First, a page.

• Storage will consist of hanging in an enclosed cabinet, to protect from damage.
  • All harnesses that are involved in a fall must be destroyed.

Guardrails

  • Temporary systems: Daily visual inspection must be completed by a competent person.
  • Temporary systems: Weekly, a complete structural inspection must be completed by a competent person.
  • Permanent systems: Annual structural inspections must be completed by a competent person.
  • Future inspections must be based on the conditions/ controls present and requirements set by the manufacturer's instructions (used when equipment has been pre-installed) or the Registered Professional Engineer who designed the system.
  • See Appendix 5 - checklist for walking / working surfaces (PDF).

Horizontal lifelines

  • Inspect before each use for structural integrity of line and anchors.
  • A competent person will complete an annual inspection.
  • See manufacturer's instructions for inspection guidelines.

Lanyards | Shock absorbing lanyards

picture of shock absorbing lanyard

  • A competent person must complete a twice a year inspection of all lanyards and documentation will be maintained.
  • See Appendix 2 - lanyards (PDF).
  • Storage must consist of hanging in an enclosed cabinet, to protect from damage.
  • All lanyards that are involved in a fall must be destroyed.

Self retracting lanyards | Lifelines

picture of retractable lanyards

  • Inspect before each use, as follows:
    • Visually inspect the body to ensure there is no physical damage.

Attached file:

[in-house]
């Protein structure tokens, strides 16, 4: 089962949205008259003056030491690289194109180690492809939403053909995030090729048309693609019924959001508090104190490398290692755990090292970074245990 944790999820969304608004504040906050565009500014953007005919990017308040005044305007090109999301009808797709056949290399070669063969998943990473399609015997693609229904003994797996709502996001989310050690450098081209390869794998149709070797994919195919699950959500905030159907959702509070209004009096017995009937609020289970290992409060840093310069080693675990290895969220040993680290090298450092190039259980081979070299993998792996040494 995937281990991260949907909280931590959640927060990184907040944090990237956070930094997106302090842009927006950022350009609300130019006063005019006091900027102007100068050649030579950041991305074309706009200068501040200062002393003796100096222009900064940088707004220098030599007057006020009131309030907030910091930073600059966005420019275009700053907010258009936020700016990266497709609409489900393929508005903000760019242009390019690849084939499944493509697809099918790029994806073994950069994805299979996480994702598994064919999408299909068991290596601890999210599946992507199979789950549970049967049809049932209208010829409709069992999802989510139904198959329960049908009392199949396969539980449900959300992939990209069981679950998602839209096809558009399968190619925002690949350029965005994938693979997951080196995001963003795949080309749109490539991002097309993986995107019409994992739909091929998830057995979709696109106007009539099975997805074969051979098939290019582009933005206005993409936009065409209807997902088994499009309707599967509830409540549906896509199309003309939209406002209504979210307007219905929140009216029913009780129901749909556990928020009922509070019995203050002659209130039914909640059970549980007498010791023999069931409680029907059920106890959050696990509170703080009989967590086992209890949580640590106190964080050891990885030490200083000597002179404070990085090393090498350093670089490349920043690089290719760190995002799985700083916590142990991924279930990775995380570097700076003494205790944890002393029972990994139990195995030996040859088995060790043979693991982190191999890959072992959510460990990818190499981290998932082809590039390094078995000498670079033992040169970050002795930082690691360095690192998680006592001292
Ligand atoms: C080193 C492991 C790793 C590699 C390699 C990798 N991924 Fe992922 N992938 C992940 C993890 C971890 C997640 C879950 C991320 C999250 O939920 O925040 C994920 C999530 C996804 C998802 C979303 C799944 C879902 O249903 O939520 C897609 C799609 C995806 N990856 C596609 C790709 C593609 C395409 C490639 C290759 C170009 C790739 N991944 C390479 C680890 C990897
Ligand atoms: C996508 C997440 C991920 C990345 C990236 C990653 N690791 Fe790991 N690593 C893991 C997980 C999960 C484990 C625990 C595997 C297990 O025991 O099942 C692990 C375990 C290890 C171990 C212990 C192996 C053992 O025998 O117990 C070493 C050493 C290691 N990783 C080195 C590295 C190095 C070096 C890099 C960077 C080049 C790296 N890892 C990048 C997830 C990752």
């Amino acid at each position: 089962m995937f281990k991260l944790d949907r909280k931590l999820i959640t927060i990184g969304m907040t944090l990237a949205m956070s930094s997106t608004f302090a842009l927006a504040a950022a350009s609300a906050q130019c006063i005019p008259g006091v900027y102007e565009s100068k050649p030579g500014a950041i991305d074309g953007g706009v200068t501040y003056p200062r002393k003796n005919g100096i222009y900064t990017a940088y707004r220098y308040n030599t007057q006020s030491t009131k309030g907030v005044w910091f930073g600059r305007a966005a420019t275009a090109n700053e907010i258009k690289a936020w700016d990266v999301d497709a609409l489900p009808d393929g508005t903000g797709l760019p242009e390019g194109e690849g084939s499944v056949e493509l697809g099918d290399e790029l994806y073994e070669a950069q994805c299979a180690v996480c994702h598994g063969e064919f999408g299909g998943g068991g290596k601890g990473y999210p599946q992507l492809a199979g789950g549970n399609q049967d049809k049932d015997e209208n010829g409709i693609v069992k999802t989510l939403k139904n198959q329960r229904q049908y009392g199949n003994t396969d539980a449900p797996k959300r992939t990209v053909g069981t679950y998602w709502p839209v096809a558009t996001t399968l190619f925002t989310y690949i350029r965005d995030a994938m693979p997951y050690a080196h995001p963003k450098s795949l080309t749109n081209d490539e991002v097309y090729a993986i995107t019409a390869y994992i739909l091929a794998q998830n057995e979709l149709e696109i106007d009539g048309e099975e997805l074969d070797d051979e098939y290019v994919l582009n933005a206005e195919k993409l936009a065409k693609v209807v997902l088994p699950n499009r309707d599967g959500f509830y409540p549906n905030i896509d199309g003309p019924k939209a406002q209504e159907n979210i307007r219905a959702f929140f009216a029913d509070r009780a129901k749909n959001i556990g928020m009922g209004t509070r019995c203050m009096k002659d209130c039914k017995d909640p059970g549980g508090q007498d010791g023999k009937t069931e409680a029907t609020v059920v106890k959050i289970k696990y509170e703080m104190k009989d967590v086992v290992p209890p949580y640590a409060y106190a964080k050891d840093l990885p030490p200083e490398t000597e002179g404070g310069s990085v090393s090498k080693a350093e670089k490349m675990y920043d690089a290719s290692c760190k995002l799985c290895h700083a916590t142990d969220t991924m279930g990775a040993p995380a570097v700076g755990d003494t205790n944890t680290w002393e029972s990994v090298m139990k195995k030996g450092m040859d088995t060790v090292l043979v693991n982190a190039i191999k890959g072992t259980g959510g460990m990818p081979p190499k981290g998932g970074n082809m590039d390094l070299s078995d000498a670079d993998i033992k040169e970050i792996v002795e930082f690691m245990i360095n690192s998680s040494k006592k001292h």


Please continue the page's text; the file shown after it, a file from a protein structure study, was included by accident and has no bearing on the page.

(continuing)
• Ensure all nuts and rivets are tight.
    • Ensure the entire length of the nylon strap/wire rope is free from any cuts, burns, abrasions, kinks, knots, broken stitches/strands, excessive wear and retracts freely.
    • Test the unit by pulling sharply on the lanyard/lifeline to verify that the locking mechanism is operating correctly.
    • If the manufacturer requires, make certain the retractable lanyard is returned to the manufacturer for scheduled annual inspections.

Snap hooks

  • Only locking snap hooks are permitted for use at UC San Diego.
  • Inspect before each use.
    • Inspect snap hook for any hook and eye distortions.
    • Verify there are no cracks or pitted surfaces.
    • Verify the keeper latch should not be bent, distorted, or obstructed.
    • Verify the keeper latch seats into the nose without binding.
    • Verify the keeper spring securely closes the keeper latch.
    • Test the locking mechanism to verify that the keeper latch locks properly.
  • A competent person must complete a twice a year inspection of all snap hooks and documentation must be maintained.
  • See Appendix 4 - snap hooks / carabineers (PDF).
  • All snap hooks involved in a fall must be destroyed.

Tie-off adapters | Anchorages

picture of a tie-off anchor

  • Inspect for integrity and attachment to solid surface.
  • A competent person must complete an annual inspection of all tie-offs and anchorages and documentation must be maintained.
  • See manufacturer's instructions for inspection guidelines.
  • All tie-offs and anchorages must be destroyed after a fall.

Inspection forms